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Today my monograph for the Catholic Record Society, The Gages of Hengrave and Suffolk Catholicism, 1649-1767, has been published by Boydell and Brewer. Members of the CRS should receive their copies shortly.
The Gages of Hengrave has been a long time in the making; I began it in the summer of 2009 and the project was accepted for publication by the CRS at the start of 2010, but owing to the CRS’s publication schedule it has not appeared until now. However, the long delay has allowed me to correct, revise and tinker with the book in accordance with my own developing understanding of English Catholic history. The Gages of Hengrave is perhaps best described as a collective biography of one Catholic family. It is based primarily on the Hengrave Manuscripts in Cambridge University Library, the most complete collection of the personal papers of any East Anglian recusant family. The Hengrave MSS are a collection begun by Margaret Donnington, the wife of Thomas Kytson the Elder (d. 1540), the builder of Hengrave Hall, and continued by her descendants. Some of the collection is well known, because a number of items were published as early as 1822 by the antiquary John Gage-Rokewode (the owner of Hengrave Hall from 1838) in his History and Antiquities of Hengrave in Suffolk. These include letters from Mary I, Elizabeth I and Sir Phillip Sidney, as well as detailed inventories of the Tudor hall. However, Gage-Rokewode’s transcriptions end in the 1640s.
My first encounter with the Hengrave MSS occurred on 1 September 1998 when, as an A Level student spending the summer working as a tour guide at Hengrave Hall (which was then a retreat and conference centre run by a religious community), I decided to take a look at the primary sources for the hall’s history. Even on that first encounter I became aware that there was a vast body of manuscripts beyond those edited by Gage-Rokewode, and it occurred to me that a ‘second volume’ to supplement his History and Antiquities of Hengrave with material after 1640 would be an excellent project. However, the Hengrave MSS disappeared for a few years after the insurance company that owned them required the University Library to buy them, which finally happened in 2005, so this delayed the start of my project of transcribing the key documents.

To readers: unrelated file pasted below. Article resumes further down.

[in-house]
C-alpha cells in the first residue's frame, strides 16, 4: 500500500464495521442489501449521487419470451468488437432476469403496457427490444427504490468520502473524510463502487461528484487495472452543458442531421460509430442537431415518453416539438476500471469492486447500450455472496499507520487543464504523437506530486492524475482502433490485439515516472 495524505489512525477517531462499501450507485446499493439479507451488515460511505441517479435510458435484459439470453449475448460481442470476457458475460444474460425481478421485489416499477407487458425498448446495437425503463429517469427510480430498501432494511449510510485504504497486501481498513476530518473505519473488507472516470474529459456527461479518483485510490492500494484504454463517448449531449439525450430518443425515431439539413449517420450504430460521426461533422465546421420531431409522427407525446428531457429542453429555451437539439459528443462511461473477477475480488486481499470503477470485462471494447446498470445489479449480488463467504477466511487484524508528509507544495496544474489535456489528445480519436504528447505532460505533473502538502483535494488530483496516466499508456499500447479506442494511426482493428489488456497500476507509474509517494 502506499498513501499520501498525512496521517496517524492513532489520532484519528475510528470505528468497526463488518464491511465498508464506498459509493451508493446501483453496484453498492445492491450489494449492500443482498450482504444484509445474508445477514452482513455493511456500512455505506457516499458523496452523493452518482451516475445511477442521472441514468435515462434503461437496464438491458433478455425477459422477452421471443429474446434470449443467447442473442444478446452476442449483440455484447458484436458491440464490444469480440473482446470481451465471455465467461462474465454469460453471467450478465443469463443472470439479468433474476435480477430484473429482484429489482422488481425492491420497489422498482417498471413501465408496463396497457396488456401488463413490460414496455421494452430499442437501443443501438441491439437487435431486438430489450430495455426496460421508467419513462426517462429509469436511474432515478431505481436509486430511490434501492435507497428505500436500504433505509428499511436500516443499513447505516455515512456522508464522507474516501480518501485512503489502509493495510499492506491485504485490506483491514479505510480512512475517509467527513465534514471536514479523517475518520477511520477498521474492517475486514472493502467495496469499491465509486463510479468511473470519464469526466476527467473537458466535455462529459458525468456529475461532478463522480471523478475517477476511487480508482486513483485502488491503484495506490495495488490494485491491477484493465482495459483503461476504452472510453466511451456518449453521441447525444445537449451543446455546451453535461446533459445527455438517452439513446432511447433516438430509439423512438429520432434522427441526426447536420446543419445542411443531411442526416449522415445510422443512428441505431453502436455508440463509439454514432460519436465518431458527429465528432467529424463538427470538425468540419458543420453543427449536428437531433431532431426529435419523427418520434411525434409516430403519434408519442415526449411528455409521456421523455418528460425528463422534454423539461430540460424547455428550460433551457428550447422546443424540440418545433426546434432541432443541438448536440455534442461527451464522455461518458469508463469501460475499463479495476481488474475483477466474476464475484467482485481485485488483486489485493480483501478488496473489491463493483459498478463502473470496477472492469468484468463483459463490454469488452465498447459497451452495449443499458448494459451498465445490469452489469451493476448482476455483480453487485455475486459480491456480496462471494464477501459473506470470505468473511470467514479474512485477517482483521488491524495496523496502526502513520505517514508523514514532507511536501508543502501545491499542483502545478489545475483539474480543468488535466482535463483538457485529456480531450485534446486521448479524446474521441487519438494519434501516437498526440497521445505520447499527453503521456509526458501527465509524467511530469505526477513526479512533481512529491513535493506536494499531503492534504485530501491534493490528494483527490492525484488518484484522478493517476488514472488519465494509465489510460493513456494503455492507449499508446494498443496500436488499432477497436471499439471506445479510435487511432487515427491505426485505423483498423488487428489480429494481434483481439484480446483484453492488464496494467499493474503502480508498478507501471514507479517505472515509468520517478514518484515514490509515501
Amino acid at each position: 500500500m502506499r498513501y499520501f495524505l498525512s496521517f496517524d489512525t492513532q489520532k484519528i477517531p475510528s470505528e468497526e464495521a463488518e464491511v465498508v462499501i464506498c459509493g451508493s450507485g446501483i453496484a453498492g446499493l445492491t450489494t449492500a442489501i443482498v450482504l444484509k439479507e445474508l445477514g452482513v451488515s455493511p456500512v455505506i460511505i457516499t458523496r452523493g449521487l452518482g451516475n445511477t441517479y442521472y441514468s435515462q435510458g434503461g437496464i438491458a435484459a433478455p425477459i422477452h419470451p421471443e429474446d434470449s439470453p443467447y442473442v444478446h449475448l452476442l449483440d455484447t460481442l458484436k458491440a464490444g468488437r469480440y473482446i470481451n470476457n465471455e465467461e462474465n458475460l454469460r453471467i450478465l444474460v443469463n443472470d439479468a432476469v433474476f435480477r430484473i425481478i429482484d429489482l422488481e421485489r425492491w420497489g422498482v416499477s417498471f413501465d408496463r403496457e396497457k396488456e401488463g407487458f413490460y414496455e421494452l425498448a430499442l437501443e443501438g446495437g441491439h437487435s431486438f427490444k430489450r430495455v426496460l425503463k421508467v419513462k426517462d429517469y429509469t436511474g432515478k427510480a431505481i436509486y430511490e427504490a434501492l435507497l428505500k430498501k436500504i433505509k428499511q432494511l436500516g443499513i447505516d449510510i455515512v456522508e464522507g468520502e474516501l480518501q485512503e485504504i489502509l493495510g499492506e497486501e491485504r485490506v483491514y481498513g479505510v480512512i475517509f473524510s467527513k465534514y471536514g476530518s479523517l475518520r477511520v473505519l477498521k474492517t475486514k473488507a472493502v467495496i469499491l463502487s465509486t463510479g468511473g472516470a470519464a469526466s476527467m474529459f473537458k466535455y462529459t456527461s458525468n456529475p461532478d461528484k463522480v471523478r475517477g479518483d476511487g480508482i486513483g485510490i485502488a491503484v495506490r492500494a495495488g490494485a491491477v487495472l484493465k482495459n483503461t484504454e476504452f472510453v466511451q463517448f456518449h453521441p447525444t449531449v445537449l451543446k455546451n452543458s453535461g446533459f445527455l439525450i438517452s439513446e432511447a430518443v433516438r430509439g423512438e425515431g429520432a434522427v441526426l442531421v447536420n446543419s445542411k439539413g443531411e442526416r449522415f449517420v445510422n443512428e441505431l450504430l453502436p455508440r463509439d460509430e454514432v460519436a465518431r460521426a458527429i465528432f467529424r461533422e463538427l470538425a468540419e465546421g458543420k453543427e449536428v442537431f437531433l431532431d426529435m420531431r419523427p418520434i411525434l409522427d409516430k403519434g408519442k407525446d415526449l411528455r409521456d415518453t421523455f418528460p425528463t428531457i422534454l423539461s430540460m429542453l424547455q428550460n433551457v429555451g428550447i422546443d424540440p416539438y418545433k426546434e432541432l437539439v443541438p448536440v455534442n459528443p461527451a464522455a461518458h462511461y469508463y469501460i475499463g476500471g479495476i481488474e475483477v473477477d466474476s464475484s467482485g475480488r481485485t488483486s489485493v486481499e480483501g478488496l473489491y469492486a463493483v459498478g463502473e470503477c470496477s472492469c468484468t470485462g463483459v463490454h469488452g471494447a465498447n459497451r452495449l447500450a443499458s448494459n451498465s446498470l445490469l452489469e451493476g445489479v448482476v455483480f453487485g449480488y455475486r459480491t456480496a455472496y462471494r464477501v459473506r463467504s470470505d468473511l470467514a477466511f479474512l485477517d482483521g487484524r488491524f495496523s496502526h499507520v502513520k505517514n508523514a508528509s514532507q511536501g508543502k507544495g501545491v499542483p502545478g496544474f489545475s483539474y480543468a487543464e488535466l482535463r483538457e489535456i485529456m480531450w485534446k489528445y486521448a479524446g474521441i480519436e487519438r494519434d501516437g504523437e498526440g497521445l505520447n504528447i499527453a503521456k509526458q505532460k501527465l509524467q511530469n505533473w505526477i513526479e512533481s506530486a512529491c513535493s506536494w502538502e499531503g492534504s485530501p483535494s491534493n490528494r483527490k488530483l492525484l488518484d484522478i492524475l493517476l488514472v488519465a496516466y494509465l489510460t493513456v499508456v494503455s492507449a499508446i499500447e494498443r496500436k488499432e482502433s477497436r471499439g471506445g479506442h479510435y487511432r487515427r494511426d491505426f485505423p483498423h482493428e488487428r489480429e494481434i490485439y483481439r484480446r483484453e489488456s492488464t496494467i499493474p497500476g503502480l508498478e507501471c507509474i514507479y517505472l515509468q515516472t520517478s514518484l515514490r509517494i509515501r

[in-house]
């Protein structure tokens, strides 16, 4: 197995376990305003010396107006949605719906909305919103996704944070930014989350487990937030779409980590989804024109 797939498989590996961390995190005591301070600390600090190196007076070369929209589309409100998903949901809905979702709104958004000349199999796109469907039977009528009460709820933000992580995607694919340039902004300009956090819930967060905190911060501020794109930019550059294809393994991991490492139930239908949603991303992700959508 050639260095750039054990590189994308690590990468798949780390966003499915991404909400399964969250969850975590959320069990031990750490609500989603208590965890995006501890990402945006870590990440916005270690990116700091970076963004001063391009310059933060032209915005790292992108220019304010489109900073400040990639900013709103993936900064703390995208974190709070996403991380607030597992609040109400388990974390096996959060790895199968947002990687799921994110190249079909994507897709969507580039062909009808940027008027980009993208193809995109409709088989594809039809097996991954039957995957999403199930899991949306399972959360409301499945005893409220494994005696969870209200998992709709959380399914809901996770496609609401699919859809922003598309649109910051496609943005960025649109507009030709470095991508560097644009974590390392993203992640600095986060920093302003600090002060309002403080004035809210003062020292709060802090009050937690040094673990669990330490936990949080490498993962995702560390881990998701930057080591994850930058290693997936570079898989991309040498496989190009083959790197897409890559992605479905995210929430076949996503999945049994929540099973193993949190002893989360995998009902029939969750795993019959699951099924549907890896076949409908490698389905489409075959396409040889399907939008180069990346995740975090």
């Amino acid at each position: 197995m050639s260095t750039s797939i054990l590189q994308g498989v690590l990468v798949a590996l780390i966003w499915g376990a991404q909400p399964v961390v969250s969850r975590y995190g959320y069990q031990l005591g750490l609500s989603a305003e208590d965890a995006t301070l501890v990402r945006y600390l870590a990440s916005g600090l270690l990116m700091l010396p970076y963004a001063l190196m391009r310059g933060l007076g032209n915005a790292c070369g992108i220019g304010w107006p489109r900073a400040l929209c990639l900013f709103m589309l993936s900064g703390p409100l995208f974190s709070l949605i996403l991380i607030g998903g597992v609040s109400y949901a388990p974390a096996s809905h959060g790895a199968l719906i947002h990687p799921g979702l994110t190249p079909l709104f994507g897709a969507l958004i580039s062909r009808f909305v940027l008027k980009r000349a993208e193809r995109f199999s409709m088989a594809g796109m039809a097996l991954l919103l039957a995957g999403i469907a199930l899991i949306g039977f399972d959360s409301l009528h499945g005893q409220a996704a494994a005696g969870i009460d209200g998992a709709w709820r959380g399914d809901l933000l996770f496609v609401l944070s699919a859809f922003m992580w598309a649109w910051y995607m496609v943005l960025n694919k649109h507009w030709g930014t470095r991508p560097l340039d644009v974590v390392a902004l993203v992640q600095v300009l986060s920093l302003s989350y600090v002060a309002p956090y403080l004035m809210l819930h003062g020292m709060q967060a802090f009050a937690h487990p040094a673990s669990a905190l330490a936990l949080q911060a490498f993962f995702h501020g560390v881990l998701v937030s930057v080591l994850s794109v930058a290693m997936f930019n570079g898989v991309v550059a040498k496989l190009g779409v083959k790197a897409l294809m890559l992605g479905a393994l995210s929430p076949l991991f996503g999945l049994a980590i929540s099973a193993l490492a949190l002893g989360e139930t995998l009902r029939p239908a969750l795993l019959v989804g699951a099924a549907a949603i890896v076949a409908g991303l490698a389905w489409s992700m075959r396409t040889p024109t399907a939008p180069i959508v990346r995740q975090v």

The reason why 1767 was chosen as the terminus ante quem of the study is that the senior line of the Gage family died out in that year, to be replaced by the Rookwood Gages, who were simultaneously the inheritors of the Gages of Hengrave and the Rookwoods of Stanningfield. Shortly after I began work on The Gages of Hengrave, Joy Rowe made me aware of the existence of extensive documentation on the wider Catholic community in Bury St Edmunds and the Lark Valley, which is reproduced in the appendices: notably the Hengrave Register kept by the Benedictine missionaries from 1731 (now at Downside Abbey) and the Bury Register kept by John Gage SJ from 1755. My analysis of these and other documents adds an additional perspective to the study, making it more than just a family study of the Gages but also a complete history of the Catholic community in Suffolk’s Lark Valley during the period in question.
A ‘companion volume’ to this book, Rookwood Family Papers, 1606-1761 will appear next year, published by the Suffolk Records Society and Boydell and Brewer.